NGOs and civic initiatives are proving to be a key link to overcome the growing mistrust between public administrations and citizens. In cities across Europe, different forms of cooperation between cities and civil society have increasingly become important for the quality of life and services in cities, strengthening social cohesion and brining local communities close together.
The cities also have a role to play. Municipalities and city administrations can support these local networks by offering access to spaces, materials, knowledge and funding, as well as providing opportunities to cooperate. If considered, some factors and conditions can contribute to thriving communities and cities of equal opportunities. Some of these success factors are outlined below.
The power of civic ecosystems
Time after time, the NGOs and civil initiatives have proved to be strong allies to overcome various challenges and, as a consequence, to contribute to sustainable urban development. Connections and cooperation between local organisations, civil society and public administrations can create powerful synergies, not only building strong local networks, but also enabling the so-called “civic ecosystems”.
“In Europe there are more and more, not dozen but hundreds of big projects, millions of euros projects that are managed by NGOs and all kinds of cooperatives and social economy actors. These are the people who are actually reshaping our cities. It is really important to recognise the scale in which these organisations operate and are therefore really significant actors in our cities,” says Levente Polyak, co-founder of Eutropian and previous URBACT Lead Expert, at the conference The Power of Civic Ecosystems, which was held in Ljubljana last year.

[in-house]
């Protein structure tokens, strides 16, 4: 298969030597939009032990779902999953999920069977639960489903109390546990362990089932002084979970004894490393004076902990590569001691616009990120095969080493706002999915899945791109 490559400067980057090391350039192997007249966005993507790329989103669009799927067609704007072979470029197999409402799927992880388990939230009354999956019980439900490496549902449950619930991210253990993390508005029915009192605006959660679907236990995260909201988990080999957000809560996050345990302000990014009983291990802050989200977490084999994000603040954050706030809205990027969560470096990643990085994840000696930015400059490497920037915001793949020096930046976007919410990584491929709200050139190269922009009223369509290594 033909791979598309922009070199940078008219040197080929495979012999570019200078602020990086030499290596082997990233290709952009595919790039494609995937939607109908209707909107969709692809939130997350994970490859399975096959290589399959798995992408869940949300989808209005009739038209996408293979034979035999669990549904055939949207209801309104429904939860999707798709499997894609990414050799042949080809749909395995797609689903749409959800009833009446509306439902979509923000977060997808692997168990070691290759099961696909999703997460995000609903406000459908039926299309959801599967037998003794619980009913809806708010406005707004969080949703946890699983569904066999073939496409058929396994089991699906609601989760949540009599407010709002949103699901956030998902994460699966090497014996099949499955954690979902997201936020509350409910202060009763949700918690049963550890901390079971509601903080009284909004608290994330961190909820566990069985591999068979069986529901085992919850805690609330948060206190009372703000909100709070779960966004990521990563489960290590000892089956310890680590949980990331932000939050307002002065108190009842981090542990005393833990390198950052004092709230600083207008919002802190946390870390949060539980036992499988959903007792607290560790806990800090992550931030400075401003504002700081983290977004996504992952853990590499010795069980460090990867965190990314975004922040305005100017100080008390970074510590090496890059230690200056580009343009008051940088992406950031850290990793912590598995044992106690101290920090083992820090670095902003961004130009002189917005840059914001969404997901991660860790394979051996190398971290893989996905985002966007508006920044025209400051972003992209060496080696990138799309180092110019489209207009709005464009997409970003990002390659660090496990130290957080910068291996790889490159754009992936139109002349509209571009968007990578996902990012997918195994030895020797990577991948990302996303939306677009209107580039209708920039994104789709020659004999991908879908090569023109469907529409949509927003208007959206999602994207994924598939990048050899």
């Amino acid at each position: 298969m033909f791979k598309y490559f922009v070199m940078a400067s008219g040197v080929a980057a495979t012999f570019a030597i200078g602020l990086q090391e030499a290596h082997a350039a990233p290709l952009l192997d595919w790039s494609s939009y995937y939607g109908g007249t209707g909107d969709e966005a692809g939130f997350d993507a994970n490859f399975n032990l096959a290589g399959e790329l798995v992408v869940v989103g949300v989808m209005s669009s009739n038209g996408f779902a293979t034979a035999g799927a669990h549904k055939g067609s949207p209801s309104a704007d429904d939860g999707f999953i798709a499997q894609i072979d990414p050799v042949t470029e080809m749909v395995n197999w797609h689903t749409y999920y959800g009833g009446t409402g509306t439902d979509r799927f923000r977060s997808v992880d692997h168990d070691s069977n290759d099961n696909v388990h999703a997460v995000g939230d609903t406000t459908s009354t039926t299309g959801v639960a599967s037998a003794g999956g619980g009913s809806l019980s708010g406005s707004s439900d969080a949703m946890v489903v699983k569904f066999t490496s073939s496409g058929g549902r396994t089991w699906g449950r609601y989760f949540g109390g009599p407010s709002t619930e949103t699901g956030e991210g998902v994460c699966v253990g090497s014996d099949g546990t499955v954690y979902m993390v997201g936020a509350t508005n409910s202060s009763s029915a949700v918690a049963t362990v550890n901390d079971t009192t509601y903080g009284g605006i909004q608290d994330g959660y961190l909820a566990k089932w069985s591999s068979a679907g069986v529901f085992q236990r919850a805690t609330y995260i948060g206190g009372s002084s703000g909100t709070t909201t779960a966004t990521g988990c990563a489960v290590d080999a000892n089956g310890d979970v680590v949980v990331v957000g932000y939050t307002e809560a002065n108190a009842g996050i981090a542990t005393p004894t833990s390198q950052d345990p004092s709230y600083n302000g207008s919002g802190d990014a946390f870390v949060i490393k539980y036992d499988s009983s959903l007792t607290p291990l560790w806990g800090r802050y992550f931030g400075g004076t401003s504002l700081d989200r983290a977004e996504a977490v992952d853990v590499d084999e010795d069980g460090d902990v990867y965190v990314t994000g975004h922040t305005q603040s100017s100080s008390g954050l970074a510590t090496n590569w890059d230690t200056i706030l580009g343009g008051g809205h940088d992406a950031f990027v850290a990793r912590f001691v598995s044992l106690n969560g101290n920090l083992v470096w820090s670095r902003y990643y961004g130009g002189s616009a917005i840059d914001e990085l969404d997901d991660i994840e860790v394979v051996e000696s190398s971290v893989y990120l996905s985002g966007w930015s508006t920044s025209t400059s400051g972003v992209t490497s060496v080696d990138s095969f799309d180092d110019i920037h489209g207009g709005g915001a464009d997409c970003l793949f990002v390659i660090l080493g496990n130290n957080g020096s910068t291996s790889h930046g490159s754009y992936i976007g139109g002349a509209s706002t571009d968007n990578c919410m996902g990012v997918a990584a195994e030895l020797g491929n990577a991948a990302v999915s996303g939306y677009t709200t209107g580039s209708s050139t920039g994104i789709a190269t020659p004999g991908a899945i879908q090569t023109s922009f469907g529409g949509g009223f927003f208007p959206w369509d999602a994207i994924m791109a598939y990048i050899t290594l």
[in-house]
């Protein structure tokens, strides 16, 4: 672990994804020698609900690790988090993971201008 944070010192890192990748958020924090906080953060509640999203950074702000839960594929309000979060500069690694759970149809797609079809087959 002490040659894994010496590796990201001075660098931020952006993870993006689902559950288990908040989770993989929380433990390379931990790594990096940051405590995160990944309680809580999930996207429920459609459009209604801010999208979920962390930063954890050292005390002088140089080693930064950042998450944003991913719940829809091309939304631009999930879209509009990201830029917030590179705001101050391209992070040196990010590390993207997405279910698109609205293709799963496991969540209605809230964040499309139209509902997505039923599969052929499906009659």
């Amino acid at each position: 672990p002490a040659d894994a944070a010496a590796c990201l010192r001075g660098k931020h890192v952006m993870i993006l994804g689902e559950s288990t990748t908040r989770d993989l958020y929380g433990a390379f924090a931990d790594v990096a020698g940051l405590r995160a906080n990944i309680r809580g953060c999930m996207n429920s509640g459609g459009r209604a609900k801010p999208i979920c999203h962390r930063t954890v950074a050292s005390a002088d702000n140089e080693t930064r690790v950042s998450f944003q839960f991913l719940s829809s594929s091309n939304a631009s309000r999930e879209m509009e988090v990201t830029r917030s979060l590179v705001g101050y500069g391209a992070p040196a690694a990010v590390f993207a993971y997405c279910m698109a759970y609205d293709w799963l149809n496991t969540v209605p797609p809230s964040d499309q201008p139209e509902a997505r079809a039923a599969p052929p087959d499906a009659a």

In a publication of the same name, Levente and other authors explored how to build better cooperation between public administrations and local civic societies, showcasing good practices that cities and NGOs can draw inspiration from. The publication leans on the lessons learnt from the ActiveNGOs Transfer Network, where the URBACT Good Practice-labeled NGO House in Riga (LV) was adapted by other EU cities.
Riga’s NGO House is a successful initiative, where the local administration acknowledged and seized the potential of civic ecosystems. Coordinated by the municipality, it contributes to a more democratic and inclusive society by offering equal opportunities and access to spaces, activities, events, trainings and much more. Since 2013, the NGO House has accomplished different objectives when it comes to the integration of people of different ages, social groups and nationalities. All by supporting existing NGOs and promoting citizens' awareness of local affairs.
As Irina Vasiljeva, from the City of Riga, explained “it's a space where NGOs can come, they can make their activities, they can get educated on different topics, it's a space where NGOs can start participation. For some NGOs, it's a cradle. When they start working, they come to NGO House, they get benefits that NGO House offers, become stronger and then they leave our nest, become independent and become the partners of Riga NGO House”.
Syracuse (IT) was among the partner cities from Active NGOs, which had the opportunity to learn from Riga – and the other project partners – co-designed three new civic spaces in their city. They had to re-consider how to put in practice the original good practice, as the municipality did not have as many public funds and large structures available to support such cooperation, at least not in the same way as Riga does. But that has not stopped the Syracuse city’s staff.
Instead, they have co-designed the spaces together with local associations who now manage them. They even formalised their collaboration by forming a governance model, called “House of Associations and Volunteers”, connecting all three civic spaces. A Memorandum of Understanding was signed by the Mayor and 27 active local organisations to ensure a smooth dynamic. As Levente Polyak also brought up at the conference, “the coexistence and collaboration of organisations make them more suitable to use each other's resources, to share resources, build projects together so in a way be more efficient than acting alone.”